Video Event of the Week: Is it Mighty Mouse: The New Adventures (The Complete Series), a three disc set of Ralph Bakshi's 80s kids show (which rightwing nutcase Donald Wildmon claimed showed the super rodent snorting cocaine) from CBS/Paramount? Could Touchstone's 10 Things I Hate About You, the tenth anniversary edition of the Heath Ledger romantic comedy, conceivably get the nod? Or against all the odds, might Warner Home Video's Super Friends! Season 1 (Volume 1), a two disc set of the 1973 DC Comics cartoon show, by any chance be The One?
All worthy, to be sure (especially the Ledger flick, about which more later), but for my money it's got to be the very spiffy new version of the 1941 Universal chapterplay The Green Hornet Strikes Again!, from the specialists at Restored Serials.
The Hornet, of course, is the classic masked superhero of radio fame (Seth Rogen will be playing him in a big screen version due next Christmas), and TGHSA! was the sequel to the highly successful The Green Hornet serial from the previous year. Most of the supporting cast, including Keye Luke as the Hornet's genius Asian chauffeur, returned, but the part of the titular hero, played in the first one by Gordon Jones, was taken over (presumably because somebody felt he had a little more gravitas) by B-leading man and serial stalwart Warren Hull. Boomers with long memories will probably remember Hull mostly for his later career as a 50s TV star on the bizarre exploitation game show Strike It Rich, but that's a subject for another day.
In any case, a lot of Universal's adventure serials of the period were pretty shoddy compared to the work being done elsewhere (primarily at Republic and Columbia) but this one is an exception; by and large it's a handsomely mounted and genuinely exciting piece of derring-do hokum, with a particularly good Pierre Watkin as the criminal mastermind whose minions are battled by the Hornet over the course of fifteen episodes.
Here's Restored Serials' DVD teaser trailer to give you an idea of a fairly typical end-of-chapter cliffhanger.
Incidentally, the spectacular shipboard fire sequence above is cobbled together (beautifully, I might add) with scenes originally shot elsewhere. My old colleague, film and serial scholar Ed Hulse, writes:
The fire footage is from Fox's 1935 Dante's Inferno, which starred Spencer Tracy and Claire Trevor. The entire film was built around the ship-burning sequence, which consumed most of the budget and weeks of time in building the sets, choreographing the action, etc. The tip-off, to those who've seen Inferno, is the use in the serial of shots showing the lifeboats, on which you can see "S.S. Paradise." That, of course, is the name of the ocean liner Tracy's character builds. (I just double-checked that detail in the AFI Catalog writeup on Inferno, to be 100% sure.) Whatever Universal paid Fox for the footage, they got their money's worth. It also appears in at least two Universal B films, although I can't remember the titles.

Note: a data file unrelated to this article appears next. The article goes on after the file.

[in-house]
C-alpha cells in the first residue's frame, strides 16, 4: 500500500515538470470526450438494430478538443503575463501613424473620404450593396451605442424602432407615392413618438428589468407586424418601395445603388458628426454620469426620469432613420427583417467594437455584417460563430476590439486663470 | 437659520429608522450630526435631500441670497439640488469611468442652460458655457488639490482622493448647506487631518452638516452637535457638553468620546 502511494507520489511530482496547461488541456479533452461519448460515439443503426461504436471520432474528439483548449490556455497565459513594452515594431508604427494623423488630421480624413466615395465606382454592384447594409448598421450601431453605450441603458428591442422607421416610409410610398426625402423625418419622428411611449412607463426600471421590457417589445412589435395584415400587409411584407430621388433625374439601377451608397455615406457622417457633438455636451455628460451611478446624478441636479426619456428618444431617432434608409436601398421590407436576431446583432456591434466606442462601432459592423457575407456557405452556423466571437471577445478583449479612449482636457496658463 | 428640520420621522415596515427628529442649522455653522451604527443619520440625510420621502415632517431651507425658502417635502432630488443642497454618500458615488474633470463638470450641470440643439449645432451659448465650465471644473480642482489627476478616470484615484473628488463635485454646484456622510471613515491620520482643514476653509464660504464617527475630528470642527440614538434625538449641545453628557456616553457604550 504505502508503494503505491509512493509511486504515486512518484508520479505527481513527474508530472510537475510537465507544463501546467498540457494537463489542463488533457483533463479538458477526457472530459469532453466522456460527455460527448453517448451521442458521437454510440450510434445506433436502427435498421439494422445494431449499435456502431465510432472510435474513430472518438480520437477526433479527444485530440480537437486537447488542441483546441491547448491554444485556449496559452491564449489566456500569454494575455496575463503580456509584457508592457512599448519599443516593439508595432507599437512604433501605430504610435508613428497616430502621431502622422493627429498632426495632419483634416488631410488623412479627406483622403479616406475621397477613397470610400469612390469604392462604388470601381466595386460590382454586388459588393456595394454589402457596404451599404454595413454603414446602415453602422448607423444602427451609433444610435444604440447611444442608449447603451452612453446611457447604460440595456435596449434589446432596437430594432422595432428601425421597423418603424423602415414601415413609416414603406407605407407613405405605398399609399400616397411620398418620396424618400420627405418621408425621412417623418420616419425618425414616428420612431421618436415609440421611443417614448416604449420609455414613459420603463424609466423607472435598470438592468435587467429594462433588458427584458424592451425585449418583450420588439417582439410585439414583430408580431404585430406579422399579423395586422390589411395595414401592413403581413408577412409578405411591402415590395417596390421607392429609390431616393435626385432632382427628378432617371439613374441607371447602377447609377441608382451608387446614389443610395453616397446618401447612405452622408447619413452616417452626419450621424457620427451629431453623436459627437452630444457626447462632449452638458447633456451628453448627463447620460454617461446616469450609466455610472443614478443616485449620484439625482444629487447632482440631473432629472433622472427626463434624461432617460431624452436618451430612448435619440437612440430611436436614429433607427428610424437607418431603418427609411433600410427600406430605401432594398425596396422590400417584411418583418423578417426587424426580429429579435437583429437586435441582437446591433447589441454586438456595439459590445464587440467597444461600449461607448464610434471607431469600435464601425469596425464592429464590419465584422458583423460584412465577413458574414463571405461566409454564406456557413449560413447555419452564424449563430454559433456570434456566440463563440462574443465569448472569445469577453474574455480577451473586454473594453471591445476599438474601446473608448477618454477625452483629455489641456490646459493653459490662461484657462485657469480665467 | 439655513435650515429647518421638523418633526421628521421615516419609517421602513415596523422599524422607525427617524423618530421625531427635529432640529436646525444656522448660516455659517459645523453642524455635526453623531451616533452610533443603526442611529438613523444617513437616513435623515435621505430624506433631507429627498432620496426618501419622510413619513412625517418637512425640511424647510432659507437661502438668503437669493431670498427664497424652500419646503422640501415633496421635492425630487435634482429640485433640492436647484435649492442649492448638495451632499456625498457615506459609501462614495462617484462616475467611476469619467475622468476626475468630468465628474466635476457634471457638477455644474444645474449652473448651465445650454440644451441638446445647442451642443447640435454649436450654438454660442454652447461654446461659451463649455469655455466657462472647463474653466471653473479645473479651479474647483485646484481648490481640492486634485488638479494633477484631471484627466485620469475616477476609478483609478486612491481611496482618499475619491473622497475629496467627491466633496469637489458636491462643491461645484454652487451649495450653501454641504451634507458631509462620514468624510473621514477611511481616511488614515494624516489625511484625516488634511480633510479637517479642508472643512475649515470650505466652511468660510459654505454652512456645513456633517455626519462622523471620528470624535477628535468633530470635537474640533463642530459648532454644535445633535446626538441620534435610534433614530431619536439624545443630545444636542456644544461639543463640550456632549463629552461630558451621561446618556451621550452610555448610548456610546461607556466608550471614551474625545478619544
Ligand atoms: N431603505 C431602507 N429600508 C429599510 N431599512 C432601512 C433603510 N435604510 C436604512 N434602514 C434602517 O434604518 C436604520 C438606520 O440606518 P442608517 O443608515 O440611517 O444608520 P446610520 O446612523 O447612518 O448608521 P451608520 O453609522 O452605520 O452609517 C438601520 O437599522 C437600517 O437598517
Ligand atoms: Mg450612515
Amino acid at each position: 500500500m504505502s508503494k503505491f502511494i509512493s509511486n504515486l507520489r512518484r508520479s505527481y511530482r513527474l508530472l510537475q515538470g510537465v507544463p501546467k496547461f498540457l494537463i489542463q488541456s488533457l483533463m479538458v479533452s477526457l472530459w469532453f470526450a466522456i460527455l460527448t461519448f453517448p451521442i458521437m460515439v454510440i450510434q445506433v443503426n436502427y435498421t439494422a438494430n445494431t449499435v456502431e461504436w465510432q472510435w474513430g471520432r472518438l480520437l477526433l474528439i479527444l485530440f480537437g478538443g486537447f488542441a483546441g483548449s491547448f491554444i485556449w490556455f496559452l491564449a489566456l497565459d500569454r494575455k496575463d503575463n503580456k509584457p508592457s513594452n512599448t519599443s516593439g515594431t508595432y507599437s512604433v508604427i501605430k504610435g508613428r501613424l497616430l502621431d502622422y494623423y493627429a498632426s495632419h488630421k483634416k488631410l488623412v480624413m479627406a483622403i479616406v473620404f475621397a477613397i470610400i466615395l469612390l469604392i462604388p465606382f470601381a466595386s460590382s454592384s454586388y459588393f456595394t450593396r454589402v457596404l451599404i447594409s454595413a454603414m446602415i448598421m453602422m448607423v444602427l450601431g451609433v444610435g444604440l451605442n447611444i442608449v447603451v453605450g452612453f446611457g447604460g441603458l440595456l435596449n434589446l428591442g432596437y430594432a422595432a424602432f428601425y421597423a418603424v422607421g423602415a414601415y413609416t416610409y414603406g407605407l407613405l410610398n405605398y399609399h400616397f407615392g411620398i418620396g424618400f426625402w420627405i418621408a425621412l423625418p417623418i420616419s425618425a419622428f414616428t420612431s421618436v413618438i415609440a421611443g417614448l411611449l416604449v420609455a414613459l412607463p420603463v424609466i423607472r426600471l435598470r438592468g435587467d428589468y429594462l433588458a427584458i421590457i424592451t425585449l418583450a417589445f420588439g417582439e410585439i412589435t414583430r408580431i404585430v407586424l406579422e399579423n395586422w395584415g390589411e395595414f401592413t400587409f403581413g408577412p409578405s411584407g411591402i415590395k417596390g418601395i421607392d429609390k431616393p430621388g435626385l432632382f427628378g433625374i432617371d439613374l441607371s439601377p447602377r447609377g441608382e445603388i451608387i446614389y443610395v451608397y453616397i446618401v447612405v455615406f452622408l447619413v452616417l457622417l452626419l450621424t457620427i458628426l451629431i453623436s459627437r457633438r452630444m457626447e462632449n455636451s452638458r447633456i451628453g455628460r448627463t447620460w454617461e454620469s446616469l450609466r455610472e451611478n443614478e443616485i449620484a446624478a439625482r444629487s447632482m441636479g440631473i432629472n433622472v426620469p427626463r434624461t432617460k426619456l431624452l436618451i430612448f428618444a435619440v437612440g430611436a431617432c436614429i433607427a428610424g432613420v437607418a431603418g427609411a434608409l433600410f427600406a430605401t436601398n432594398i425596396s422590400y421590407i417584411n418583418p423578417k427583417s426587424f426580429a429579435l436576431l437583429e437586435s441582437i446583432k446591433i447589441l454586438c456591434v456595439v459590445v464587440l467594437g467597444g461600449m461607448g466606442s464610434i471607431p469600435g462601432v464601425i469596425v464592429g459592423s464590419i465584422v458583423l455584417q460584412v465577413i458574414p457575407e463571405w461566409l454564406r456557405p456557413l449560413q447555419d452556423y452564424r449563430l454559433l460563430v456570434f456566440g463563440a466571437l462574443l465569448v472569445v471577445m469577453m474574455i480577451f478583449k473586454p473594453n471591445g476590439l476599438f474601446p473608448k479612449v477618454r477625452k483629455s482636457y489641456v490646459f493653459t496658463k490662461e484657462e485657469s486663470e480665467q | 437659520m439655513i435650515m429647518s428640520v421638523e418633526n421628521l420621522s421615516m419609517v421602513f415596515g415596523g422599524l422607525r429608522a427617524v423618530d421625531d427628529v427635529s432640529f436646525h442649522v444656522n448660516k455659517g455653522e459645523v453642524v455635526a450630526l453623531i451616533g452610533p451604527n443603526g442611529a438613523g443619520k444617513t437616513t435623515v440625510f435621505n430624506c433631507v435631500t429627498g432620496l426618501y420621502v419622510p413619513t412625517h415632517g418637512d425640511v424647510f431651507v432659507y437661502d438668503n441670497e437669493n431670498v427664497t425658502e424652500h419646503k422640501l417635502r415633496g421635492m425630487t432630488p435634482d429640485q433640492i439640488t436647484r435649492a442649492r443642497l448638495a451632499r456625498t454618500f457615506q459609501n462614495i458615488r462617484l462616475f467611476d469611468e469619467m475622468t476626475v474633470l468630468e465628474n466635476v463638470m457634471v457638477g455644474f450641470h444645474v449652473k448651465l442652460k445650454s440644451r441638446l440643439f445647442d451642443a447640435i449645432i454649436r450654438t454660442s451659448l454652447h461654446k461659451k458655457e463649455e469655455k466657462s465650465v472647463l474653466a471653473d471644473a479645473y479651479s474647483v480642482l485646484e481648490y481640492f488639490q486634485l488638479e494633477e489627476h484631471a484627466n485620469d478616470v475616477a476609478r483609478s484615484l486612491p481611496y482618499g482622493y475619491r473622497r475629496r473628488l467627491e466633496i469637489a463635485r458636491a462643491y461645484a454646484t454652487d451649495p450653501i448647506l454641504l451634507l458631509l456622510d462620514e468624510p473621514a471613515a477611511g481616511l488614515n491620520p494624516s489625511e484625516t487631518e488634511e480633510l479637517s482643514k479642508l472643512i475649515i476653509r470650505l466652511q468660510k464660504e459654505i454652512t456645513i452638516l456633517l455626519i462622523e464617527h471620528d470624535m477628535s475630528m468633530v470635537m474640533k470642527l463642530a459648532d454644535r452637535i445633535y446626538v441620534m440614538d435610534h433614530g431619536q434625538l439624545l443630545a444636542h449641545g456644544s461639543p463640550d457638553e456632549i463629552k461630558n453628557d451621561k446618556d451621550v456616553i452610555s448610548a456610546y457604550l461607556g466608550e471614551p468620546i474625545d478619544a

As you've probably noted from the clip, Restored Serials has done their usual bangup job with the film, which is crisply transferred (full-frame, unlike some competing versions) and looks all but pristine. There are also some excellent DVD-Rom bonuses included in the package, among them the original pressbook and some beautiful production stills.
Bottom line: If you're even a casual fan of the genre, you really need to order TGHSA! toot sweet, and (conveniently enough) you can do so right here.
Okay, that out of the way, here's an obviously relevant and hopefully fun little project for us all --
Best or Worst Big (or Small) Screen Story Featuring Insects OR a Character Named After an Insect!!!
And my totally top of my head Top Five are...
5. The Black Scorpion (Edward Ludwig, 1957)
King Kong stop-motion animator Willis O'Brien's final creature feature, and pretty damned scary for the 50s, actually. Not to be confused with the otherwise estimable 1995 superhero action babe flick starring the toothsome Joan Severance, however.
4. The Naked Jungle (Byron Haskin, 1954)
Charlton Heston versus an army of real army ants. "Take your stinking mandibles off me, you damned dirty arthropod!"
3. The Fly (David Cronenberg, 1986)
Cronenberg's first masterpiece, I think, and a genuine genre classic if for no other reason than the speech he gives star Jeff Goldbum about "insect politics." Extremely harrowing and, in its own weird way, extremely moving at the same time.
2. Bug Bunny, Superstar (Larry Jackson, 1975)
A brilliant documentary on the geniuses at the appropriately named Termite Terrace, i.e. the Warner Bros. animation unit from the Golden Age of Looney Tunes. The above cartoon, prominently featured therein, is one of my all-time fave appearances by the wascally wabbit.
And the numero uno creepy-crawly themed film or flick quite obviously is...
1. The Tick: The Entire Series (Various directors, 2001)
Nobody but nobody does self-absorbed fatuousness like Patrick Warburton. Put him in a ridiculous blue superhero costume and you get comedy gold.
Alrighty then -- what would YOUR favorites be?